There’s No Natural ‘Carrying Capacity’ for the Human Population: An Essay Inspired by the Happy News that the Human Population Has Reached Eight Billion
By Donald J. Boudreaux
The late, great Julian SimonJulian Simon spent decades battling intellectually against biologists and zoologists who were convinced that human population growth, if governments did not hold it in check with draconian measures, would spell doom for multitudes of humans. (I might as well have used the present tense above, because many of the scientists with whom Simon did battle, including the most prominent, Paul Ehrlich, are still alive.) These students of animal development and behavior insist that every species inhabits an environment with a natural “carrying capacity.” If the population of a species grows in number beyond the limits of its environment’s carrying capacity, the death rate of members of that species will rise, while its members’ birth rate falls, because species members will confront unusual difficulty gaining access to food, water, and shelter. The species’ population is thus confined to the limits of its environment’s carrying capacity by the brutality of uncaring nature.
Simon argued that humans, at least those of us who live in free societies, are a categorically different sort of species. He observed that to the extent to which we, members of the human species, inhabit a social environment characterized by free and innovative markets, our species does not inhabit a natural environment with a finite carrying capacity. Simon’s argument starts with the fact that we humans are uniquely enterprising and innovative. When this fact combines with the further reality that market prices are signals about which specific resources are becoming more scarce relative to other resources, human entrepreneurship and creativity are incited to discover ways both to make currently known stocks of scarce resources go further and, more importantly, to discover either new sources of those resources or more abundant substitutes. When we succeed in these endeavors, as we now normally do, we literally produce more resources.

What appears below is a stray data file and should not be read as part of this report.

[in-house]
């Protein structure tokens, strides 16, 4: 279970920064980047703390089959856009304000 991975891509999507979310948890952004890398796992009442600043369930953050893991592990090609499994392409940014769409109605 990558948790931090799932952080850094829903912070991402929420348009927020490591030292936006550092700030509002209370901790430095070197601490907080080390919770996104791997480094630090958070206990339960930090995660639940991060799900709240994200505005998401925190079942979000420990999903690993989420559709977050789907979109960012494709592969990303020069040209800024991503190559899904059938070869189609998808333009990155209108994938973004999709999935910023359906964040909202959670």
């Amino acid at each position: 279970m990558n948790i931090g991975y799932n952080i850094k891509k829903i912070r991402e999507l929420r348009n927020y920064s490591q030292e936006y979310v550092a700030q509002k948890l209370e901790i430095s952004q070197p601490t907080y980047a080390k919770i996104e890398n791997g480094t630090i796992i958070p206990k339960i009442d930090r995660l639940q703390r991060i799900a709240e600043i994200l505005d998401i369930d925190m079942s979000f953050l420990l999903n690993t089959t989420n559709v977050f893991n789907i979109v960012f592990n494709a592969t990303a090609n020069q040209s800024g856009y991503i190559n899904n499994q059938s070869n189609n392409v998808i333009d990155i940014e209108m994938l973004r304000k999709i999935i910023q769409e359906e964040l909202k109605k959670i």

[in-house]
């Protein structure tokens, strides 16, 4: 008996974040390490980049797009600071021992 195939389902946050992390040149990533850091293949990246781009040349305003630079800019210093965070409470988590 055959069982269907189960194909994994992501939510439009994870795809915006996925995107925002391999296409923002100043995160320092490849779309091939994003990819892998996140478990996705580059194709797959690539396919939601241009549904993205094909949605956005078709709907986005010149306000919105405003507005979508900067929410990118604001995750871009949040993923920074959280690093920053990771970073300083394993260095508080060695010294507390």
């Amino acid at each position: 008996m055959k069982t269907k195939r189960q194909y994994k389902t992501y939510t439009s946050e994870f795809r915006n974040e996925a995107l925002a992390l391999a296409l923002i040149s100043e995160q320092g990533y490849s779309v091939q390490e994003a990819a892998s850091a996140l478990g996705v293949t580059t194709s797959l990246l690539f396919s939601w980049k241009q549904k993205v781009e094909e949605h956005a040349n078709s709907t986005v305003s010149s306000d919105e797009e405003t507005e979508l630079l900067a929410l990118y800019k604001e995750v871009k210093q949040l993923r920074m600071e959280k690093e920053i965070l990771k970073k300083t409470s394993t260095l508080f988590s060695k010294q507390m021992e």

Simon’s explanation is revolutionary. Contrary to what most people seem to believe, we don’t obtain resources from an existing stock created for us by nature, leaving fewer resources available for use tomorrow each time we withdraw some amount for our use today. Instead, resources are ultimately fruits of the human mind and effort. And so we produce more petroleum, more tungsten, more copper, more bauxite in the same way that, when our demand for apple pies or Apple laptops increases, we produce more apple pies and Apple laptops.
For humans in market economies, therefore, the environment has no natural ‘carrying capacity.’
As Simon tirelessly documented, his account of humans’ relationship with the natural environment is amply confirmed by history, especially by modern history. Over the past few centuries the human population has grown remarkably – earlier this month it hit eight billion. At the same time there’s also been astounding growth in humans’ standard of living. Were there a natural carrying capacity on earth for the human population, history offers no evidence of it. Quite the contrary.
Despite the economic soundness of his argument and its consistency with the data – and despite his famous victory in a 1980 wager with Ehrlich on whether or not a bundle of five natural resources would become more scarce over the course of a decade – Simon’s argument left many biologists and zoologists unconvinced. And biologists and zoologists aren’t alone. Pick at random a professor, student, news reporter, or blogger and ask him if we humans are today threatening our long-term survival by overusing resources. Chances are high that the answer you’ll get is an unhesitating yes. You’ll likely be further told that our only hope of avoiding the terrible fate of billions of us being done in by natural forces is for us, especially those of us in rich countries, to dramatically reduce our consumption.